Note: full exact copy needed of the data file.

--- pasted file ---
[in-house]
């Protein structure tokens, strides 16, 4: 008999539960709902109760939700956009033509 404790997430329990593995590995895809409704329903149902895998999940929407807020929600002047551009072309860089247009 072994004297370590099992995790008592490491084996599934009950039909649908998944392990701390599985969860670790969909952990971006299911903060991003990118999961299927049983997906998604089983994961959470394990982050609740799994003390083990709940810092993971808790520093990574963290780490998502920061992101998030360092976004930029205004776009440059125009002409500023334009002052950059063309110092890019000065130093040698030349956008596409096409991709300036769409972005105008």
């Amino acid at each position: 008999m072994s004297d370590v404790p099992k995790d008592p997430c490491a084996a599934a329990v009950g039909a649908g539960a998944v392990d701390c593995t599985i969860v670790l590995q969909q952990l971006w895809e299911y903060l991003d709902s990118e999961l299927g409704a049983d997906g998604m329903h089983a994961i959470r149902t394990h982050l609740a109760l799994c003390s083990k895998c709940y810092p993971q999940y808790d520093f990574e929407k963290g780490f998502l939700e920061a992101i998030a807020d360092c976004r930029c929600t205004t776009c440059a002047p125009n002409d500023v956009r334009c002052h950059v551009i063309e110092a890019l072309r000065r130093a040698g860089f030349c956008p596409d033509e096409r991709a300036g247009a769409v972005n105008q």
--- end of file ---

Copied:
[in-house]
């Protein structure tokens, strides 16, 4: 008999539960709902109760939700956009033509 404790997430329990593995590995895809409704329903149902895998999940929407807020929600002047551009072309860089247009 072994004297370590099992995790008592490491084996599934009950039909649908998944392990701390599985969860670790969909952990971006299911903060991003990118999961299927049983997906998604089983994961959470394990982050609740799994003390083990709940810092993971808790520093990574963290780490998502920061992101998030360092976004930029205004776009440059125009002409500023334009002052950059063309110092890019000065130093040698030349956008596409096409991709300036769409972005105008």
């Amino acid at each position: 008999m072994s004297d370590v404790p099992k995790d008592p997430c490491a084996a599934a329990v009950g039909a649908g539960a998944v392990d701390c593995t599985i969860v670790l590995q969909q952990l971006w895809e299911y903060l991003d709902s990118e999961l299927g409704a049983d997906g998604m329903h089983a994961i959470r149902t394990h982050l609740a109760l799994c003390s083990k895998c709940y810092p993971q999940y808790d520093f990574e929407k963290g780490f998502l939700e920061a992101i998030a807020d360092c976004r930029c929600t205004t776009c440059a002047p125009n002409d500023v956009r334009c002052h950059v551009i063309e110092a890019l072309r000065r130093a040698g860089f030349c956008p596409d033509e096409r991709a300036g247009a769409v972005n105008q």